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Munyenyezi defense takes issue with testimony alleging mass grave

Beatrice Munyenyezi (center) turns to speak to reporters as she leaves the Concord Federal Courthouse after being released on bail; Thursday, April 12, 2012.  Munyenyezi is facing a second trial on charges that she participated in the 1994 Rwandan genocide then lied about her involvement to seek asylum in the United States. The Manchester resident's first trial resulted in a mistrial though prosecutors are planning to retry the case.

(Alexander Cohn/ Monitor staff)

Beatrice Munyenyezi (center) turns to speak to reporters as she leaves the Concord Federal Courthouse after being released on bail; Thursday, April 12, 2012. Munyenyezi is facing a second trial on charges that she participated in the 1994 Rwandan genocide then lied about her involvement to seek asylum in the United States. The Manchester resident's first trial resulted in a mistrial though prosecutors are planning to retry the case. (Alexander Cohn/ Monitor staff)

An expert on the Rwandan genocide testified yesterday that a mass grave was found behind the hotel owned by Beatrice Munyenyezi’s family, near the roadblock where the Manchester woman is accused of identifying Tutsis and sending them to be killed. But in Munyenyezi’s first trial last year, which ended with a hung jury, that same expert called the area a “major killing spot” while saying he didn’t know it to be a gravesite.

The discrepancy wasn’t lost on the defense.

“Identify for us the source of your information that there was a mass grave behind the hotel,” defense attorney Mark Howard asked Timothy Longman during his testimony at the U.S. District Court in Concord..

Longman said he may have read about the gravesite or heard it mentioned but was unable to cite a source. Longman, a professor who has extensively researched the genocide and is the government’s lead expert in the case, added there was a valley behind the hotel and most valleys in the town of Butare were used for burying bodies.

Munyenyezi is charged with lying on her application for U.S. citizenship about her role in Rwanda’s 1994 genocide, 100 days of turmoil in which an estimated 800,000 Tutsis were killed. In both the last trial and this one, her lawyers have capitalized on apparent inconsistencies made by the government’s witnesses.

On Friday, for example, a genocide survivor said she mentioned others who had participated in the violence, not just Munyenyezi, to U.S. investigators, only to have the defense prod at the statement and the prosecution itself confirm that she was mistaken.

Yesterday, Howard used the same tactic on Longman’s statement about the grave. The lawyer asked for proof, leading a prosecutor to pull out the last trial’s transcript in which Longman described the area as a place where people were murdered, not buried.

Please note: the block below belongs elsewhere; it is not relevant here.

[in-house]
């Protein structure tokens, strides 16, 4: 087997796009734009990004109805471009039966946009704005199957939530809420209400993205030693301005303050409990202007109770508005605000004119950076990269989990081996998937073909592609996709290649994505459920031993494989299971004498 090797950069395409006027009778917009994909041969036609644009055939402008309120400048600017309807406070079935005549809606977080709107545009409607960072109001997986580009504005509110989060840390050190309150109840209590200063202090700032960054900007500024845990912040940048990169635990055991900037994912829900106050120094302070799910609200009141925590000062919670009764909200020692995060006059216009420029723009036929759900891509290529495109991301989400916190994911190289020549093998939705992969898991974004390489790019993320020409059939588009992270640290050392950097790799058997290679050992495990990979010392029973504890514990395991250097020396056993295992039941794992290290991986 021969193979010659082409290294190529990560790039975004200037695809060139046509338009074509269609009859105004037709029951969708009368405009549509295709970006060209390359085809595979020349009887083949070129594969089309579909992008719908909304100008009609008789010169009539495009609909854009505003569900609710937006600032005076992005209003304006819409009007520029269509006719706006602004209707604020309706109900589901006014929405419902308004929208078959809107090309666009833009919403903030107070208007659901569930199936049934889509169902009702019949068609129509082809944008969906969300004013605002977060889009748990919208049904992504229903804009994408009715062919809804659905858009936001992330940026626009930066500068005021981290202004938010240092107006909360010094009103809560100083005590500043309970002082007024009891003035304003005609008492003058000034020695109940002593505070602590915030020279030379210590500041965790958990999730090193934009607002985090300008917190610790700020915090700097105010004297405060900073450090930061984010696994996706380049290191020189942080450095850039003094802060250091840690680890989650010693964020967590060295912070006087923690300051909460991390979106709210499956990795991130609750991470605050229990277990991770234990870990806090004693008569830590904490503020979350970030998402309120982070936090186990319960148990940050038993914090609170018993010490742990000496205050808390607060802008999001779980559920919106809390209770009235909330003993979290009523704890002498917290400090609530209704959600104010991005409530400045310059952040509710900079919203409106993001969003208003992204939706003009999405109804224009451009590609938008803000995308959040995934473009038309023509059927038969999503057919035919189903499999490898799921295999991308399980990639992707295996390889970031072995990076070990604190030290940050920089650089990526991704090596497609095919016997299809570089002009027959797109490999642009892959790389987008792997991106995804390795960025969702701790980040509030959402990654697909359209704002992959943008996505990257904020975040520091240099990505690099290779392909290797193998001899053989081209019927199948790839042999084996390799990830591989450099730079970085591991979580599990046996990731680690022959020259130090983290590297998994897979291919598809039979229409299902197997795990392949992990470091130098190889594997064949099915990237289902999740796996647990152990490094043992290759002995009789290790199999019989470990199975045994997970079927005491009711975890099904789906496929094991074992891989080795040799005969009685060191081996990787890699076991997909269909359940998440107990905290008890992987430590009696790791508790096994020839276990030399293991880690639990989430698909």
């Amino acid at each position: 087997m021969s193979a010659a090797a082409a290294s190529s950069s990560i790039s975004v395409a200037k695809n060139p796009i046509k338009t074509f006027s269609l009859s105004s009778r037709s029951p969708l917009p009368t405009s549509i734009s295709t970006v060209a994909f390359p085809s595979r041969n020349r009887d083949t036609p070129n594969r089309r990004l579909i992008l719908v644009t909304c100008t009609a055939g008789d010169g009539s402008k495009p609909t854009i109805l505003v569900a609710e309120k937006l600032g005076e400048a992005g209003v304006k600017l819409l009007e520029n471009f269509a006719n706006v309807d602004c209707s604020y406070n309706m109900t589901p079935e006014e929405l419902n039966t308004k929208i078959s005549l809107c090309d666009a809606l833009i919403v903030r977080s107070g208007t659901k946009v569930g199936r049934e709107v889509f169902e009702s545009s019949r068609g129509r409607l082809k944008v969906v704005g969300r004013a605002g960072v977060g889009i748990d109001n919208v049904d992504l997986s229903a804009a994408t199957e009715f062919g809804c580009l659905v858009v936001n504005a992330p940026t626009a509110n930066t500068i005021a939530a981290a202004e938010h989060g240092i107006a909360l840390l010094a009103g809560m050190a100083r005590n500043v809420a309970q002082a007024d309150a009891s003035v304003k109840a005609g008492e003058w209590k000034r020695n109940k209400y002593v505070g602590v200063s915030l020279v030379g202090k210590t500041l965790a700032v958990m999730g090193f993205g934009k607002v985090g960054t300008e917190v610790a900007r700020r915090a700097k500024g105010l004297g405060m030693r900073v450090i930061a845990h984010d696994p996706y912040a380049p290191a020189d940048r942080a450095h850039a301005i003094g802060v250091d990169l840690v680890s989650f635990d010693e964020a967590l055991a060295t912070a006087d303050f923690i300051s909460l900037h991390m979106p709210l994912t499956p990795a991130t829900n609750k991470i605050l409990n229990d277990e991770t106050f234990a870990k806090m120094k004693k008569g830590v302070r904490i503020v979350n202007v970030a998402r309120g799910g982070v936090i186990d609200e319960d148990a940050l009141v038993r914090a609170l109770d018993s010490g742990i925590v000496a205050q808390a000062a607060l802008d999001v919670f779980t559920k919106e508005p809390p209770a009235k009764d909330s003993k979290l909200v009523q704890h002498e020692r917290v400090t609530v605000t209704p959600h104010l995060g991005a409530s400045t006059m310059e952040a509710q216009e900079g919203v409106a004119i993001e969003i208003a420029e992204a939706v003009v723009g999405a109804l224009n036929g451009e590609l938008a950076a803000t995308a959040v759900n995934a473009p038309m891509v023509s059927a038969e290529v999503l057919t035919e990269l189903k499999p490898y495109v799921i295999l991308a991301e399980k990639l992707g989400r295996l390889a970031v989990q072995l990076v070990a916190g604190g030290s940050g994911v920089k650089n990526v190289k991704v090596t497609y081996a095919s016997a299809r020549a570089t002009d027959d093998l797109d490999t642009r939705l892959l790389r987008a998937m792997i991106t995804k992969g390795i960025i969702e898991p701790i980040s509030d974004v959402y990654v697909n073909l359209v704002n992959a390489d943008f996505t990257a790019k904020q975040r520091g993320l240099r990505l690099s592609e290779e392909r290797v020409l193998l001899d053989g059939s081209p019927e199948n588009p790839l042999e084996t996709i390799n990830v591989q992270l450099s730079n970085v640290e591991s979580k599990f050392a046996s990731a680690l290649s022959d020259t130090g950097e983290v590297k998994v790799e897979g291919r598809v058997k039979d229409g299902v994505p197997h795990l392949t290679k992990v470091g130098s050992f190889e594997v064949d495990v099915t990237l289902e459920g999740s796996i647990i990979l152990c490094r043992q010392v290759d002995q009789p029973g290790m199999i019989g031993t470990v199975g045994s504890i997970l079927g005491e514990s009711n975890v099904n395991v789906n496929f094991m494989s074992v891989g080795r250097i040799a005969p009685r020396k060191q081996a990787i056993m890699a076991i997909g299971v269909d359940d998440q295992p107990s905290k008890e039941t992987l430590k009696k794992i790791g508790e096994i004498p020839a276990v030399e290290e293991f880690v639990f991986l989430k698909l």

Howard also attempted to use Longman’s research to prove his theory: that those who testify against Munyenyezi have been pressured to lie by the government.

Longman testified that the current Tutsi-dominated government, the RPF, ended the genocide but went on to target many Hutus it blamed. He said that regime now promotes a dominant narrative about the genocide that highlights the RPF’s heroic role, masks the party’s own crimes and pressures the Hutus to feel guilt for the violence.

Howard wondered then how comfortable Rwandans would be deviating from the government narrative, asking if “agents show up with badges and they want to talk about Beatrice Munyenyezi,” whether someone would be inclined to tell them what they wanted to hear. Longman said that may have been the case shortly after the genocide. But, he said, both victims and perpetrators have in the last decade become more comfortable telling their stories. He said the government provides “outlines” for how its citizens should view the genocide but implied that the narrative wouldn’t extend to implicating specific people.

The defense also suggested yesterday that the Rwandan culture is one where people often tell stories they’ve heard from others as if they witnessed the events themselves. “Sometimes they take these stories and assume once they hear it that they were the witness to that (event), correct?” Howard asked without making clear which, if any, of the government’s witnesses he believes this applies to.

Longman disagreed. He testified that many well-known stories of the genocide have been repeated countless times in the communities where they took place, but he denied the repetition would lead people to lie about having witnessed things they hadn’t.

“You do not agree that Rwandans will often retell stories that they’ve heard, not that they’ve personally witnessed . . . as if they were in the first person, as if they saw it themselves?” Howard asked. Longman disagreed.

Longman, who lived in Rwanda before the genocide and has returned many times since, said earlier in the day that he listened to defense attorney David Ruoff’s opening statement last week and found his characterization of Rwandans to be misguided.

“The idea that Rwandans are fundamentally different from us, which is not something I find to be true, (and) the idea they’re all somehow liars, to me is an offensive comment,” Longman said.

Today is the trial’s fifth day.

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